Pete (Vincent Kartheiser), Don (Jon Hamm) and Roger (John Slattery) are back to work this Sunday in the fourth-season premiere of AMC's
Note: It's impossible to discuss a season premiere without saying anything at all about it, but this review contains as few details as possible about the plot of the premiere, so that you can discover them for yourself.
When we left Don Draper at the end of Mad Men's third season, he was half exhilarated and half devastated. On the one hand, he and many of his colleagues from the former Sterling Cooper had teamed up to form the new Sterling Cooper Draper Pryce, neatly getting over on their former firm's British owners. A secret operation, a gathering of co-conspirators, the triumphant return of the departed Joan Holloway, an ad hoc office in a hotel room — it reminded more than one critic of a heist film like Ocean's Eleven.
Of course, on the other hand, Don's marriage to his wife Betty blew up in spectacularly ugly fashion — once and for all, it seemed.
The only problem with that blisteringly good episode (called "Shut The Door. Have A Seat.") was that it seemed like it would be an awfully tough act to follow. But follow it they have with a fourth-season premiere, airing this Sunday night, that continues to trace the lines of sadness and excitement that ran through the last section of the third season.
One of the things that "Shut The Door. Have A Seat." had that other episodes sometimes hadn't had was tonal balance. The literal smoke that hangs around Mad Men has sometimes paralleled a heavy, oppressive aesthetic sensibility — rich neutrals and dark wood and sleek edges interrupted by occasional bursts of color like Joan's hair — that, while often mesmerizing and moving, could make the show feel a bit dirge-like. And unchangingly so.
But by heading out of the Sterling Cooper offices, with their reliably aged and chilled beauty, Mad Men got enough lift to feel fun, and perhaps a bit more alive than it has been at other times in its run. Characters — like Roger Sterling and Bert Cooper themselves — who had seemed relentlessly grumpy and sour for months suddenly got a spark of life, and injustices like the endless ill use and underestimation of Joan were finally addressed. A little upheaval was a very useful thing.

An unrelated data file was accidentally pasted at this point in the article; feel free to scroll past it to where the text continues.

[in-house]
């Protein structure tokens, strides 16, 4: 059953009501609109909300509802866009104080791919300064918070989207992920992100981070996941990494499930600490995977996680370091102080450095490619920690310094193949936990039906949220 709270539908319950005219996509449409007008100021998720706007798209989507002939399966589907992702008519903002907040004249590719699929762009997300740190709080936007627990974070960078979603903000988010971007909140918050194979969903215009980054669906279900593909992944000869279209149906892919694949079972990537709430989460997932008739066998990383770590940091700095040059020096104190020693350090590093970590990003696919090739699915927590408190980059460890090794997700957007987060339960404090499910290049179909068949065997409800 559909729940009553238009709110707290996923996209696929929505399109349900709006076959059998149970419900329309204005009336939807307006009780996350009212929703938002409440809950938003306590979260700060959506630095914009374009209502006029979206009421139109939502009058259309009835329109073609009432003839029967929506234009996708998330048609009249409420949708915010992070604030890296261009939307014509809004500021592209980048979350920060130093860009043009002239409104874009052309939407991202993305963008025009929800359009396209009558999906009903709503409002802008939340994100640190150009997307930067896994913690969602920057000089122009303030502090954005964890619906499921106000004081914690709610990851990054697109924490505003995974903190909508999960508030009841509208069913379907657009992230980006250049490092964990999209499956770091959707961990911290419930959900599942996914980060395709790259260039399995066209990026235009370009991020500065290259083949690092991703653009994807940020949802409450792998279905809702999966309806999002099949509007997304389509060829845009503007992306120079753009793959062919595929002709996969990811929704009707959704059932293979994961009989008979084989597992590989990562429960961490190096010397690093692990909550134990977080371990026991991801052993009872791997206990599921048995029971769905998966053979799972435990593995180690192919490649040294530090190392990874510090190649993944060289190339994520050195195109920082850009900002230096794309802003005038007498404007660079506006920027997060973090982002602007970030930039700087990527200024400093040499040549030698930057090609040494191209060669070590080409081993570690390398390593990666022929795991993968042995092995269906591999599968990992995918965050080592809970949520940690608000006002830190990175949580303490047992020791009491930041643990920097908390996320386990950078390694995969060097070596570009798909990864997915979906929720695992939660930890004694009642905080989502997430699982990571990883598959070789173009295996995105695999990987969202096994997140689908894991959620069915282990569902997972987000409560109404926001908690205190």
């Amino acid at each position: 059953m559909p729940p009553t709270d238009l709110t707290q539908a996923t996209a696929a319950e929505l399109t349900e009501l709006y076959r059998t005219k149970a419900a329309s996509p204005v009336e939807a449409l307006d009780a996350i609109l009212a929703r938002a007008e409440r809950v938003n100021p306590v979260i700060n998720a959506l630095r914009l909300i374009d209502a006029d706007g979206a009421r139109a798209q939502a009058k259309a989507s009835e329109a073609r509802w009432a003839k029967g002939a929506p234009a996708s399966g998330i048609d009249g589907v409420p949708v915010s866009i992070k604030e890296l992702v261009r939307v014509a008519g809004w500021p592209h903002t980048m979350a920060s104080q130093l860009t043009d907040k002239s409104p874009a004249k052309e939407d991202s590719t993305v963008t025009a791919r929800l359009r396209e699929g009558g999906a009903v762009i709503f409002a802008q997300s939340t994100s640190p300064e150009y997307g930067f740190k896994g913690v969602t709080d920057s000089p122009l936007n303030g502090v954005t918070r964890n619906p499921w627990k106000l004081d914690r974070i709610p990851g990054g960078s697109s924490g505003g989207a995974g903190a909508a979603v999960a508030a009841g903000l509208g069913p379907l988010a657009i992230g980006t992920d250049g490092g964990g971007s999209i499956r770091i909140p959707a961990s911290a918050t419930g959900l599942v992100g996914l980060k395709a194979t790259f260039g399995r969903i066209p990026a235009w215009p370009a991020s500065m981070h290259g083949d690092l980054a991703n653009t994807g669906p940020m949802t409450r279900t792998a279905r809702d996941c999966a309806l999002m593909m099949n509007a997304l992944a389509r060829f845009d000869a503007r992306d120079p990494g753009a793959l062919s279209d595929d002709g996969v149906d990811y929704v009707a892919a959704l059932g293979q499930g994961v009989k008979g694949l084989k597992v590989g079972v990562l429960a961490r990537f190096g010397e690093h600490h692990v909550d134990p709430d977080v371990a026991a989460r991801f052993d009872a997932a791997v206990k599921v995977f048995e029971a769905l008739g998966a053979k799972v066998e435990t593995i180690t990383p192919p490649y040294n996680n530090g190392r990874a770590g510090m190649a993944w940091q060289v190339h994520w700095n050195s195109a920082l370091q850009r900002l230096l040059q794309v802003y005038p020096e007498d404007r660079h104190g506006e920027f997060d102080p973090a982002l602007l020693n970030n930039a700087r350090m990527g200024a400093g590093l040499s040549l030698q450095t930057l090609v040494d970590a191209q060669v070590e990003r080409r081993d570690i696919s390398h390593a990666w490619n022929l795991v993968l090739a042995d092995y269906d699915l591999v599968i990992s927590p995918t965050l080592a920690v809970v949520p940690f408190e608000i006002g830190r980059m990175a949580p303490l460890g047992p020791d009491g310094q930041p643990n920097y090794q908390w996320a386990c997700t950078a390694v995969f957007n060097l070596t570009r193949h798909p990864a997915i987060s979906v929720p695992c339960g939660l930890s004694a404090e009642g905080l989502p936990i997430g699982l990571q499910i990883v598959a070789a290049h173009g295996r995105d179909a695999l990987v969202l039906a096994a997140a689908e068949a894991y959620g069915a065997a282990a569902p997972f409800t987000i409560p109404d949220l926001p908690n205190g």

This didn't take away from the dark and devastating depiction of the utter disasters in Don's domestic life. Mad Men will always be partly an exploration of some very unsettling aspects of human behavior, and it's doubtful that any of its fans would want it to be otherwise.
Peggy (Elisabeth Moss) has new hair.
Without revealing the details of how much time has passed, you can be sure that Don and his office-mates are still working advertising professionals, and their work environment has retained some of the breezier, less stuffy quality the Season 3 finale suggested.
As always, though, this is a show about impeccably drawn human beings. Much has been made of Peggy Olson's new hair, but more interesting is Peggy's entirely altered carriage over time; the way the changes in her work situation have dovetailed with all that she's gone through personally. It's made for an ultimately believable story about the mad upheaval of the early '60s and how it might affect individual people. All the pieces of Peggy were in place at the beginning, but the influence of each has shifted, as it does with real people. What used to be deeply buried flickerings have become the things that drive her, and Elisabeth Moss' performance continues to suggest plenty of notes that haven't yet been explored.
The devastation visited on Don and Betty's marriage has not removed Betty from the picture, and she, too, is a woman whose true colors are being brought to the surface by her circumstances. Which parts of Betty are real and which parts are artificial has always been a difficult question; the fourth season seems poised to explore that question, even if Betty herself never will.
Specifics should be saved for next week, but this much can be said now: Like every good episode of Mad Men, the season premiere is both sad and witty, and as rare as it is to see a show at the very top of its game in the fourth season, that seems to be where this one finds itself.